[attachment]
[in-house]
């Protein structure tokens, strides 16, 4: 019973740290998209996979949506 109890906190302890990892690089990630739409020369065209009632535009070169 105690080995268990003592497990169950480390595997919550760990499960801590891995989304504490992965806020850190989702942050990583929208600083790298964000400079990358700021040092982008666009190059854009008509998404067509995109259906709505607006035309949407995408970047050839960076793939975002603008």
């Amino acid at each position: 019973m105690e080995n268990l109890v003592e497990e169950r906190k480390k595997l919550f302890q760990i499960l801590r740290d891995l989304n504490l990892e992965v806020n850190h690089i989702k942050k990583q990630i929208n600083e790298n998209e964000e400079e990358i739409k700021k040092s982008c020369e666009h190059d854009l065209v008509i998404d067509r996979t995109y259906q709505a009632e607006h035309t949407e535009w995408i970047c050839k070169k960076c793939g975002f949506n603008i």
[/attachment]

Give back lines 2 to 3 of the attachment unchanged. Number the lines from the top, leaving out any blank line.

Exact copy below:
């Protein structure tokens, strides 16, 4: 019973740290998209996979949506 109890906190302890990892690089990630739409020369065209009632535009070169 105690080995268990003592497990169950480390595997919550760990499960801590891995989304504490992965806020850190989702942050990583929208600083790298964000400079990358700021040092982008666009190059854009008509998404067509995109259906709505607006035309949407995408970047050839960076793939975002603008």
């Amino acid at each position: 019973m105690e080995n268990l109890v003592e497990e169950r906190k480390k595997l919550f302890q760990i499960l801590r740290d891995l989304n504490l990892e992965v806020n850190h690089i989702k942050k990583q990630i929208n600083e790298n998209e964000e400079e990358i739409k700021k040092s982008c020369e666009h190059d854009l065209v008509i998404d067509r996979t995109y259906q709505a009632e607006h035309t949407e535009w995408i970047c050839k070169k960076c793939g975002f949506n603008i």